With version 2.0, Microsoft positions Sharepoint as a collaboration tool set, de-emphasizing its document management capabilities. (According to Microsoft, standard document management features such as versioning and check-in and check-out will be standard in MS Office 2003 products). Profiling of documents is no longer required and workflow has been completely removed from the product, though Microsoft will rely on third parties to provide workflow tools for Sharepoint.
Instead, Microsoft has given Sharepoint 2.0 a structured query language (SQL) database and Web parts that will make it easier to personalize the portal and to expose information and data from other applications within Sharepoint. For example, a graph generated from SAP financial data could appear in a Sharepoint environment personalized for an executive, but not accessible by other users. Project teams could construct their own sites to comment on work produced, share meeting minutes, post slide presentations, and collaborate on team tasks. Internally, Microsoft uses Sharepoint customization to allow employees to see their own pay stubs electronically, rather than issuing them on paper. Permissions are now based on roles such as reader, contributor, Web designer, and administrator. View privileges are applied using a concept called audiences, making it easier to determine who may see what content.
As in version 1.0, the concept of grouping related content into categories still exists within Sharepoint 2.0 and has been renamed "topics." Topics provide an information architecture to aid those who may not be completely familiar with a subject and wish to browse. Every topic has an owner who functions as a gatekeeper, either giving or denying permission for a new item to be included in a topic. Explanations of what topics encompass are not accessible within the system, meaning that all users must understand a topic in the same way based on procedure. Microsoft agrees that deciding what the topics should be is tough and recommends starting simple, possibly with user focus groups. It is possible to make changes to the topics. In demos, Sharepoint topics are arranged by organization functions--marketing, sales, finance, etc.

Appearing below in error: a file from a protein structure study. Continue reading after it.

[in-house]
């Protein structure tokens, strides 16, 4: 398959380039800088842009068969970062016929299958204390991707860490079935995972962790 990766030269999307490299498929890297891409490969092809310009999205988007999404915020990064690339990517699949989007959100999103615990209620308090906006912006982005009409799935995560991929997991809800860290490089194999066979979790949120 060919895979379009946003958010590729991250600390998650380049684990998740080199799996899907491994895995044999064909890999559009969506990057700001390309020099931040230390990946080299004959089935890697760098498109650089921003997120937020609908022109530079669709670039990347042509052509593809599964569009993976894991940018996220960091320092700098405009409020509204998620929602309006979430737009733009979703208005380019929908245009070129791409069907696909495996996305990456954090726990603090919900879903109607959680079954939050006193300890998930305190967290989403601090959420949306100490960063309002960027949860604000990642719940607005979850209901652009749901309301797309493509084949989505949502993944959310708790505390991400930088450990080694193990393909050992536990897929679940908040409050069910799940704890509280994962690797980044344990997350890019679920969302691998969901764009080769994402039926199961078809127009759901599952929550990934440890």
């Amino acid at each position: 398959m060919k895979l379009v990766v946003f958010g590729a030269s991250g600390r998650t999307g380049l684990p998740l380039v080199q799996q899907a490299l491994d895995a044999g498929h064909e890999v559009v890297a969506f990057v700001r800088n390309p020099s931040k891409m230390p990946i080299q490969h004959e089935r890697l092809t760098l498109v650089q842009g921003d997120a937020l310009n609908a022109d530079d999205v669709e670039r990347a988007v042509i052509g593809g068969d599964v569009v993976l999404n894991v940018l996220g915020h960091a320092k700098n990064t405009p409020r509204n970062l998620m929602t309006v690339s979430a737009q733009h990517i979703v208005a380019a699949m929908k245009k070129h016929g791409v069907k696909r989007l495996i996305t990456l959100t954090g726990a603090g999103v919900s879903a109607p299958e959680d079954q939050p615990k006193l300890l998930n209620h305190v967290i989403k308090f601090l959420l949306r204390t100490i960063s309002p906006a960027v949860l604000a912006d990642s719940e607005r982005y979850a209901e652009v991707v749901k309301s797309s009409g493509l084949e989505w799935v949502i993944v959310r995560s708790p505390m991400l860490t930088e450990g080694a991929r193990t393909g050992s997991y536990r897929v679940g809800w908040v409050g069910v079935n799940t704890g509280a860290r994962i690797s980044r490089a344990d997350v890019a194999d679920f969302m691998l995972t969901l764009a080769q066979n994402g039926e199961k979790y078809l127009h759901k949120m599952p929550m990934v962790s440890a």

This is a knotty problem because it is appealing to think that existing records series could easily provide the topics an organization needs. The problem is that records series are often defined by the laws that govern their retention--for example, a separate series might be created for two items with the same retention because they are governed by different laws. Most people outside records management do not characterize their documents by area of law, or even by the document's function, hut rather by the subject(s) discussed in the document. One of Sharepoint's strengths is that users can subscribe to a topic with information delivered to them automatically whenever it is added to the topic.
Search capabilities in Sharepoint include full text, metadata attributes, and topic browsing. Searches can be set with specific scopes detailing which Sharepoint sites are included in the search. Sites may include other Sharepoint environments or external Web sites. Users can also search on information types such as images, pictures, documents, and spreadsheets.
Sharepoint has no records management capabilities included in the product. Companies such as eManage, C-Exec, and MDY FileSurf have records management integrations with Sharepoint version 1.0 and are working on integration with version 2.0. As of November 2003, Belfast-based Meridio alone has developed a tightly integrated records management application for Sharepoint version 2.0.
Whether these products represent genius or not remains to be seen. What is certain is that fine minds throughout the world are turning their attention to solving--or at least salving--the difficulties associated with managing electronic records. As records managers become more involved in the realm of electronic records, their ability to separate truly new possibilities from "old wine in new bottles" will become stronger, and the standard for true innovation will rise accordingly.
Julie Gable, CRM, CDIA, FAI, is Associate Executive Editor of The Information Management Journal and principal and founder of Gable Consulting. She may be contacted at email@example.com.
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|Publication:||Information Management Journal|
|Date:||Jan 1, 2004|